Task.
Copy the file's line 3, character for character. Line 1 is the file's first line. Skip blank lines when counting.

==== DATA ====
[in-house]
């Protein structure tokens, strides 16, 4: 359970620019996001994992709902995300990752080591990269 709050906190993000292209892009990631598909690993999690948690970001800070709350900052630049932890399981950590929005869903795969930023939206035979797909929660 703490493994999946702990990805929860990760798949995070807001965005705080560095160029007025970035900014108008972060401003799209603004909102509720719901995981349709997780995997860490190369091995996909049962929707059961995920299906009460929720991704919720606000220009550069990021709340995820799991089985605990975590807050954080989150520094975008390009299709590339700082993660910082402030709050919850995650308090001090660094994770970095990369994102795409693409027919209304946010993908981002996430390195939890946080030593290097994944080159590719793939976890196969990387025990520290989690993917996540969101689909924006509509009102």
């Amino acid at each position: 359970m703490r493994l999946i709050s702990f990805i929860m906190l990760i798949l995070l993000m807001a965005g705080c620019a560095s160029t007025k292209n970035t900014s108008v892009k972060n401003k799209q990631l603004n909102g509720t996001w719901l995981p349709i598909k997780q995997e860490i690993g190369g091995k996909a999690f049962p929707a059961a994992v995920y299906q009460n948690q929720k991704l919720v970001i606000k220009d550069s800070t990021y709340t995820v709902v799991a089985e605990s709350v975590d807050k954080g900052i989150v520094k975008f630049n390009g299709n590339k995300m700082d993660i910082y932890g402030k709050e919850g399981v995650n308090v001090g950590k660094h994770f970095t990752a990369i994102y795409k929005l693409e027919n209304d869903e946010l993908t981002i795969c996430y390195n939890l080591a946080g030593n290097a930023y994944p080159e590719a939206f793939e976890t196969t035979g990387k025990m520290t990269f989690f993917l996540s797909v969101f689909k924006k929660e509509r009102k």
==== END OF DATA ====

């Amino acid at each position: 359970m703490r493994l999946i709050s702990f990805i929860m906190l990760i798949l995070l993000m807001a965005g705080c620019a560095s160029t007025k292209n970035t900014s108008v892009k972060n401003k799209q990631l603004n909102g509720t996001w719901l995981p349709i598909k997780q995997e860490i690993g190369g091995k996909a999690f049962p929707a059961a994992v995920y299906q009460n948690q929720k991704l919720v970001i606000k220009d550069s800070t990021y709340t995820v709902v799991a089985e605990s709350v975590d807050k954080g900052i989150v520094k975008f630049n390009g299709n590339k995300m700082d993660i910082y932890g402030k709050e919850g399981v995650n308090v001090g950590k660094h994770f970095t990752a990369i994102y795409k929005l693409e027919n209304d869903e946010l993908t981002i795969c996430y390195n939890l080591a946080g030593n290097a930023y994944p080159e590719a939206f793939e976890t196969t035979g990387k025990m520290t990269f989690f993917l996540s797909v969101f689909k924006k929660e509509r009102k």